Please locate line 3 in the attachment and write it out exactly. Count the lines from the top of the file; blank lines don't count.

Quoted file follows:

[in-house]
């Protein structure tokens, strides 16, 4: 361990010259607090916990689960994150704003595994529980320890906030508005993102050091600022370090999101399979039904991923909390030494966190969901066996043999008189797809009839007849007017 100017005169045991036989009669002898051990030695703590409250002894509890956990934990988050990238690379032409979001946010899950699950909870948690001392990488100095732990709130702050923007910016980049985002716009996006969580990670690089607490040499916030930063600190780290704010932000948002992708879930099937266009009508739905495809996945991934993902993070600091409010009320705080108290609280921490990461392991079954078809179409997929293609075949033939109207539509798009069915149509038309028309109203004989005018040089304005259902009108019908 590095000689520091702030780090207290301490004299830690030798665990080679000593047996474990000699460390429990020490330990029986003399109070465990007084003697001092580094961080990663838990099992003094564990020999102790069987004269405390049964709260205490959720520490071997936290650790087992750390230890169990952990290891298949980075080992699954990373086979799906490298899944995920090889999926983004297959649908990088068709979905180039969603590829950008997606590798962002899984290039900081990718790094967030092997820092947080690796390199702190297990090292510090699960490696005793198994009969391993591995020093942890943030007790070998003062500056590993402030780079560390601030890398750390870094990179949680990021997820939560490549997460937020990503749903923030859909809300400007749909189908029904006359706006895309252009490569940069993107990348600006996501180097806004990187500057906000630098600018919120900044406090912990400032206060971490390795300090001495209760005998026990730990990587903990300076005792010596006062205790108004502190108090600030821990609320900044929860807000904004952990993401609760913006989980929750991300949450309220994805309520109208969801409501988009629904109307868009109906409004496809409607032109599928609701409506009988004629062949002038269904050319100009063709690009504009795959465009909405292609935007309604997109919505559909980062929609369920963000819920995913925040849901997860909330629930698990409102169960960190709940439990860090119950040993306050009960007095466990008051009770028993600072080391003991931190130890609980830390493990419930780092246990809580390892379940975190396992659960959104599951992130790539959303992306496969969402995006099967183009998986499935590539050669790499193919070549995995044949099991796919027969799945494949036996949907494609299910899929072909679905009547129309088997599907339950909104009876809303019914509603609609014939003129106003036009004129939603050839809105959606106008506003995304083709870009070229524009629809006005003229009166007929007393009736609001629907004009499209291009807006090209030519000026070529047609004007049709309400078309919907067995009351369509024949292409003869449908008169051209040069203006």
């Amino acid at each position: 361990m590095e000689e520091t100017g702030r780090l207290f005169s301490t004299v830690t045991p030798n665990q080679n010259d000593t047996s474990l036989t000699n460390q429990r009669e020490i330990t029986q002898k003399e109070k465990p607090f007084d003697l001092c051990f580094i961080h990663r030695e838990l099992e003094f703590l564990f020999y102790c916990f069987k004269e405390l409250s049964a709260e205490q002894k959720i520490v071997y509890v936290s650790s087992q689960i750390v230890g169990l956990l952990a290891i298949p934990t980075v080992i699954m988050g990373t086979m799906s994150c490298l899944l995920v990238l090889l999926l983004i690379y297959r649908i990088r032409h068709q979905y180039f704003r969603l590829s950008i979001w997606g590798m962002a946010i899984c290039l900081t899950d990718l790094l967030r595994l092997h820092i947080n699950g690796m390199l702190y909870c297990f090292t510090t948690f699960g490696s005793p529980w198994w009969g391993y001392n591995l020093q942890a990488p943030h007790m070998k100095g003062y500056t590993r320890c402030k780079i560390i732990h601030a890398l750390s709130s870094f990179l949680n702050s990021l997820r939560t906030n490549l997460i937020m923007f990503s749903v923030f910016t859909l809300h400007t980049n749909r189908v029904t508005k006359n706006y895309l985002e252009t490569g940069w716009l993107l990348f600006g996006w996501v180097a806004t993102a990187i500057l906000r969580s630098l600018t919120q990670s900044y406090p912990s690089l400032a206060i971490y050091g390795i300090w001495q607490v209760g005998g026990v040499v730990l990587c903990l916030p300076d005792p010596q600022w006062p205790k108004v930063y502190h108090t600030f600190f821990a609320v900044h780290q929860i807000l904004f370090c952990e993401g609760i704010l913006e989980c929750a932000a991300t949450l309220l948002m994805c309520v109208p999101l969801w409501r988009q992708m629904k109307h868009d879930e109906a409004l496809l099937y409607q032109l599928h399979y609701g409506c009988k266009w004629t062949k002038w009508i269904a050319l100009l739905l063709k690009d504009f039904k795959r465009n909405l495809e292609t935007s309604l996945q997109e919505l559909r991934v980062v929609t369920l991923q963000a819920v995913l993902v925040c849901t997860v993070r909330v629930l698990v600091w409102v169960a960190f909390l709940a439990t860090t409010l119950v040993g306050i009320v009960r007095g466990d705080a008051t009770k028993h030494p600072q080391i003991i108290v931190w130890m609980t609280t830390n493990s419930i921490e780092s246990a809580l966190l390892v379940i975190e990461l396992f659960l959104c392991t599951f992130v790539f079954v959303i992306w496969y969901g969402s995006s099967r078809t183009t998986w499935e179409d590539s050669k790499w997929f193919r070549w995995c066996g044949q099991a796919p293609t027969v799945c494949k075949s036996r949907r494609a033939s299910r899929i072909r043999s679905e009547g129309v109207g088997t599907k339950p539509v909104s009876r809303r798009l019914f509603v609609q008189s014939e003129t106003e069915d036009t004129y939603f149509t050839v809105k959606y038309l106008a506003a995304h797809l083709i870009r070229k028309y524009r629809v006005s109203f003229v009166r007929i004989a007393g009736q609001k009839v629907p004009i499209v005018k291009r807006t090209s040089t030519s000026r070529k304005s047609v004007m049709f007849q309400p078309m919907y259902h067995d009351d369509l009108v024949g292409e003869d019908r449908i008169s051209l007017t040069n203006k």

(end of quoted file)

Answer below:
């Amino acid at each position: 361990m590095e000689e520091t100017g702030r780090l207290f005169s301490t004299v830690t045991p030798n665990q080679n010259d000593t047996s474990l036989t000699n460390q429990r009669e020490i330990t029986q002898k003399e109070k465990p607090f007084d003697l001092c051990f580094i961080h990663r030695e838990l099992e003094f703590l564990f020999y102790c916990f069987k004269e405390l409250s049964a709260e205490q002894k959720i520490v071997y509890v936290s650790s087992q689960i750390v230890g169990l956990l952990a290891i298949p934990t980075v080992i699954m988050g990373t086979m799906s994150c490298l899944l995920v990238l090889l999926l983004i690379y297959r649908i990088r032409h068709q979905y180039f704003r969603l590829s950008i979001w997606g590798m962002a946010i899984c290039l900081t899950d990718l790094l967030r595994l092997h820092i947080n699950g690796m390199l702190y909870c297990f090292t510090t948690f699960g490696s005793p529980w198994w009969g391993y001392n591995l020093q942890a990488p943030h007790m070998k100095g003062y500056t590993r320890c402030k780079i560390i732990h601030a890398l750390s709130s870094f990179l949680n702050s990021l997820r939560t906030n490549l997460i937020m923007f990503s749903v923030f910016t859909l809300h400007t980049n749909r189908v029904t508005k006359n706006y895309l985002e252009t490569g940069w716009l993107l990348f600006g996006w996501v180097a806004t993102a990187i500057l906000r969580s630098l600018t919120q990670s900044y406090p912990s690089l400032a206060i971490y050091g390795i300090w001495q607490v209760g005998g026990v040499v730990l990587c903990l916030p300076d005792p010596q600022w006062p205790k108004v930063y502190h108090t600030f600190f821990a609320v900044h780290q929860i807000l904004f370090c952990e993401g609760i704010l913006e989980c929750a932000a991300t949450l309220l948002m994805c309520v109208p999101l969801w409501r988009q992708m629904k109307h868009d879930e109906a409004l496809l099937y409607q032109l599928h399979y609701g409506c009988k266009w004629t062949k002038w009508i269904a050319l100009l739905l063709k690009d504009f039904k795959r465009n909405l495809e292609t935007s309604l996945q997109e919505l559909r991934v980062v929609t369920l991923q963000a819920v995913l993902v925040c849901t997860v993070r909330v629930l698990v600091w409102v169960a960190f909390l709940a439990t860090t409010l119950v040993g306050i009320v009960r007095g466990d705080a008051t009770k028993h030494p600072q080391i003991i108290v931190w130890m609980t609280t830390n493990s419930i921490e780092s246990a809580l966190l390892v379940i975190e990461l396992f659960l959104c392991t599951f992130v790539f079954v959303i992306w496969y969901g969402s995006s099967r078809t183009t998986w499935e179409d590539s050669k790499w997929f193919r070549w995995c066996g044949q099991a796919p293609t027969v799945c494949k075949s036996r949907r494609a033939s299910r899929i072909r043999s679905e009547g129309v109207g088997t599907k339950p539509v909104s009876r809303r798009l019914f509603v609609q008189s014939e003129t106003e069915d036009t004129y939603f149509t050839v809105k959606y038309l106008a506003a995304h797809l083709i870009r070229k028309y524009r629809v006005s109203f003229v009166r007929i004989a007393g009736q609001k009839v629907p004009i499209v005018k291009r807006t090209s040089t030519s000026r070529k304005s047609v004007m049709f007849q309400p078309m919907y259902h067995d009351d369509l009108v024949g292409e003869d019908r449908i008169s051209l007017t040069n203006k």